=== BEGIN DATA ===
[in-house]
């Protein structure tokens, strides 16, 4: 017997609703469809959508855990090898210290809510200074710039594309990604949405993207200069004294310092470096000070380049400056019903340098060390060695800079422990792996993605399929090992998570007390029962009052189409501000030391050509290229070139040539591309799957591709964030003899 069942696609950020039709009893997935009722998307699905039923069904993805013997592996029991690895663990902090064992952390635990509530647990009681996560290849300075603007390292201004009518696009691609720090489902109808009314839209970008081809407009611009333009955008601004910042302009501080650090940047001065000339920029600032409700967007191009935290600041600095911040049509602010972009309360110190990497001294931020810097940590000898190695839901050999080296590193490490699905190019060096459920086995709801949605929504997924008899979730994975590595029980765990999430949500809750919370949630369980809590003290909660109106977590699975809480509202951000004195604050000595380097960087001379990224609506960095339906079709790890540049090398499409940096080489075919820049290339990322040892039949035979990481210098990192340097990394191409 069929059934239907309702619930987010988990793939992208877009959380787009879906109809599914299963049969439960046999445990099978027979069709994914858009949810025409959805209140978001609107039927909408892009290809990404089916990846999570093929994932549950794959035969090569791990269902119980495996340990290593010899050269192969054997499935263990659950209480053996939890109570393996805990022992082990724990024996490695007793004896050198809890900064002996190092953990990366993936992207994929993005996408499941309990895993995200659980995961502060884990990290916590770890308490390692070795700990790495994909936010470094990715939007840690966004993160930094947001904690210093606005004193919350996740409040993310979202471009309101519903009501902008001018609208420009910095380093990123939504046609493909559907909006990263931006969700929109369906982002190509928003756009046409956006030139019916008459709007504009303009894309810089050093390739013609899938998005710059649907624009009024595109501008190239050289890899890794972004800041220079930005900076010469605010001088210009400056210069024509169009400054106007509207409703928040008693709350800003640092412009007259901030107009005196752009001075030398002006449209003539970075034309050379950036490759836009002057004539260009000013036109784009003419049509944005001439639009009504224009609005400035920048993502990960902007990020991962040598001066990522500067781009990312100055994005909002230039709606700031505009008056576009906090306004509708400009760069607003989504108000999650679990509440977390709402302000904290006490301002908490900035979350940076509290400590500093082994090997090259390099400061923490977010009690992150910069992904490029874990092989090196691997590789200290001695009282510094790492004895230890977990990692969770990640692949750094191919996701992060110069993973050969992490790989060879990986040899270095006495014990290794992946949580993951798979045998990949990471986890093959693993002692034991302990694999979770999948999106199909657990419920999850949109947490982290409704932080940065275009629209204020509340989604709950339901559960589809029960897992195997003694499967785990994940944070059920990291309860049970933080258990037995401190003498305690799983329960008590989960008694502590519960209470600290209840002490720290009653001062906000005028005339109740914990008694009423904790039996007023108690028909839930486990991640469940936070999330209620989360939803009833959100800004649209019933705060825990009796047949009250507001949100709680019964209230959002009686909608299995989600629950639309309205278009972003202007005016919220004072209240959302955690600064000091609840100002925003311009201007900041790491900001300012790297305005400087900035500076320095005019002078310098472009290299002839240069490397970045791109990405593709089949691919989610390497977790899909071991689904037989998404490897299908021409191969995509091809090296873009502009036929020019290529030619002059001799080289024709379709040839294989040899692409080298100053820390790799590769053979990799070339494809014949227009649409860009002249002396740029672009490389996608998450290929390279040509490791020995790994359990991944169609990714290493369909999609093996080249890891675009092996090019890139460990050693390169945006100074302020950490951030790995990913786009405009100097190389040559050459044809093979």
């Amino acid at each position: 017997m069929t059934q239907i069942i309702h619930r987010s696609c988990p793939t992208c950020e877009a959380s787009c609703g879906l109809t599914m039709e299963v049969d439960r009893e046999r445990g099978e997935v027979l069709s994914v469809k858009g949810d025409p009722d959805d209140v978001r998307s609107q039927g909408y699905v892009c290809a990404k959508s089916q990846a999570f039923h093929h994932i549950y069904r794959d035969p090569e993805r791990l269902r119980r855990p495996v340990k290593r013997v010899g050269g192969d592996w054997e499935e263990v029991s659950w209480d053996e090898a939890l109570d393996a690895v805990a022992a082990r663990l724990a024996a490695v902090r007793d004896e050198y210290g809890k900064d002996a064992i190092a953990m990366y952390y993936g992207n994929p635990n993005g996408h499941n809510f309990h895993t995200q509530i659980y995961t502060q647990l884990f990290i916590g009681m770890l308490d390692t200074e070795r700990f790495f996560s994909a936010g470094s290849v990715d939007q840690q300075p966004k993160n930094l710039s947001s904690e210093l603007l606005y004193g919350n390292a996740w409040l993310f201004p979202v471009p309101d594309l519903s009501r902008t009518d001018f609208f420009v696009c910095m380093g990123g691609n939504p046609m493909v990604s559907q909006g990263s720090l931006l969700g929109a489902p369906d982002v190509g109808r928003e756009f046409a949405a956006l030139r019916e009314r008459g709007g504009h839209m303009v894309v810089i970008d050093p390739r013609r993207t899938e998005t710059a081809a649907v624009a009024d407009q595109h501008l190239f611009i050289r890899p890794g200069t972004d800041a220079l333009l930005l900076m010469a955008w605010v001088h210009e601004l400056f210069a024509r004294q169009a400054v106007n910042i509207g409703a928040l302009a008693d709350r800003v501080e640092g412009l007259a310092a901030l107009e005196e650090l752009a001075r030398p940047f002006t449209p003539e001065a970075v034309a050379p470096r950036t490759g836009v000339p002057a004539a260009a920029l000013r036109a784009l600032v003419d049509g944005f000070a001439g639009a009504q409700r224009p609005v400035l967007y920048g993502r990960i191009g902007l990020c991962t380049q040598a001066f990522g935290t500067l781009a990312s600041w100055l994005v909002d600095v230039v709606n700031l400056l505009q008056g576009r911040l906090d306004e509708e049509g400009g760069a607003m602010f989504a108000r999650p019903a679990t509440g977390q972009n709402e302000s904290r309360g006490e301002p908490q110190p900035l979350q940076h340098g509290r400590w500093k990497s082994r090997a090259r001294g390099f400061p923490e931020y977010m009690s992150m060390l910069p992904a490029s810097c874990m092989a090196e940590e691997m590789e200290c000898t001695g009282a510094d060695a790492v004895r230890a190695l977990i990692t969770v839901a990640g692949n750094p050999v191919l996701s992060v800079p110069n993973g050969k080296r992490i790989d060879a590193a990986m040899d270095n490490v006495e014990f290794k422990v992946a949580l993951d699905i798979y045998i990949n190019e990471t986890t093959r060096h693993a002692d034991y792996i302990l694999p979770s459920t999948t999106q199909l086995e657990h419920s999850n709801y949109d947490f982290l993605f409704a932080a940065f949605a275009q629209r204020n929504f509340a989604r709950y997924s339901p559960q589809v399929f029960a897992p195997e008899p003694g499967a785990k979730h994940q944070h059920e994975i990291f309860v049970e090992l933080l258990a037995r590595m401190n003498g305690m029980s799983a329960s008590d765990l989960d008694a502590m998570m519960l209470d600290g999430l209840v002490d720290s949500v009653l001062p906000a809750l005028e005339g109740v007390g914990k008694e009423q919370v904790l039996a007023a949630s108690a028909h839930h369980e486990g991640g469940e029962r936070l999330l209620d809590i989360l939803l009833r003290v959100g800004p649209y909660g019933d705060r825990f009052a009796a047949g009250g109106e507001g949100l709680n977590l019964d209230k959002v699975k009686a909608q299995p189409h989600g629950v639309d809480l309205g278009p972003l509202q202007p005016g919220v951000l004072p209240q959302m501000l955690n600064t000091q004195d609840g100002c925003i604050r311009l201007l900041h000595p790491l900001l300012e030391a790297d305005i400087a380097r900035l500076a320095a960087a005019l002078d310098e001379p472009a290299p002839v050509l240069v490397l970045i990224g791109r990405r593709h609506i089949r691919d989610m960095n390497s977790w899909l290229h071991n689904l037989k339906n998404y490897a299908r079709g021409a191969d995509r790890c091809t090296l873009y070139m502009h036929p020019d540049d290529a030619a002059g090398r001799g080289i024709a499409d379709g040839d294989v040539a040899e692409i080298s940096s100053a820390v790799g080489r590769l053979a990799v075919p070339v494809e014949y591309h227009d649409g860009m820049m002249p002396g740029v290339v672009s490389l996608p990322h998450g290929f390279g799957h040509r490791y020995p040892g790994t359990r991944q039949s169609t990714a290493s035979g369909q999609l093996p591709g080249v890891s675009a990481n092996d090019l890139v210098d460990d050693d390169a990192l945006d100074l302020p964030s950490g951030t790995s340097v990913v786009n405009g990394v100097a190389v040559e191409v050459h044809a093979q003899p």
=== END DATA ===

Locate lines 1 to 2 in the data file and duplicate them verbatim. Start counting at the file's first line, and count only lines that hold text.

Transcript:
[in-house]
């Protein structure tokens, strides 16, 4: 017997609703469809959508855990090898210290809510200074710039594309990604949405993207200069004294310092470096000070380049400056019903340098060390060695800079422990792996993605399929090992998570007390029962009052189409501000030391050509290229070139040539591309799957591709964030003899 069942696609950020039709009893997935009722998307699905039923069904993805013997592996029991690895663990902090064992952390635990509530647990009681996560290849300075603007390292201004009518696009691609720090489902109808009314839209970008081809407009611009333009955008601004910042302009501080650090940047001065000339920029600032409700967007191009935290600041600095911040049509602010972009309360110190990497001294931020810097940590000898190695839901050999080296590193490490699905190019060096459920086995709801949605929504997924008899979730994975590595029980765990999430949500809750919370949630369980809590003290909660109106977590699975809480509202951000004195604050000595380097960087001379990224609506960095339906079709790890540049090398499409940096080489075919820049290339990322040892039949035979990481210098990192340097990394191409 069929059934239907309702619930987010988990793939992208877009959380787009879906109809599914299963049969439960046999445990099978027979069709994914858009949810025409959805209140978001609107039927909408892009290809990404089916990846999570093929994932549950794959035969090569791990269902119980495996340990290593010899050269192969054997499935263990659950209480053996939890109570393996805990022992082990724990024996490695007793004896050198809890900064002996190092953990990366993936992207994929993005996408499941309990895993995200659980995961502060884990990290916590770890308490390692070795700990790495994909936010470094990715939007840690966004993160930094947001904690210093606005004193919350996740409040993310979202471009309101519903009501902008001018609208420009910095380093990123939504046609493909559907909006990263931006969700929109369906982002190509928003756009046409956006030139019916008459709007504009303009894309810089050093390739013609899938998005710059649907624009009024595109501008190239050289890899890794972004800041220079930005900076010469605010001088210009400056210069024509169009400054106007509207409703928040008693709350800003640092412009007259901030107009005196752009001075030398002006449209003539970075034309050379950036490759836009002057004539260009000013036109784009003419049509944005001439639009009504224009609005400035920048993502990960902007990020991962040598001066990522500067781009990312100055994005909002230039709606700031505009008056576009906090306004509708400009760069607003989504108000999650679990509440977390709402302000904290006490301002908490900035979350940076509290400590500093082994090997090259390099400061923490977010009690992150910069992904490029874990092989090196691997590789200290001695009282510094790492004895230890977990990692969770990640692949750094191919996701992060110069993973050969992490790989060879990986040899270095006495014990290794992946949580993951798979045998990949990471986890093959693993002692034991302990694999979770999948999106199909657990419920999850949109947490982290409704932080940065275009629209204020509340989604709950339901559960589809029960897992195997003694499967785990994940944070059920990291309860049970933080258990037995401190003498305690799983329960008590989960008694502590519960209470600290209840002490720290009653001062906000005028005339109740914990008694009423904790039996007023108690028909839930486990991640469940936070999330209620989360939803009833959100800004649209019933705060825990009796047949009250507001949100709680019964209230959002009686909608299995989600629950639309309205278009972003202007005016919220004072209240959302955690600064000091609840100002925003311009201007900041790491900001300012790297305005400087900035500076320095005019002078310098472009290299002839240069490397970045791109990405593709089949691919989610390497977790899909071991689904037989998404490897299908021409191969995509091809090296873009502009036929020019290529030619002059001799080289024709379709040839294989040899692409080298100053820390790799590769053979990799070339494809014949227009649409860009002249002396740029672009490389996608998450290929390279040509490791020995790994359990991944169609990714290493369909999609093996080249890891675009092996090019890139460990050693390169945006100074302020950490951030790995990913786009405009100097190389040559050459044809093979």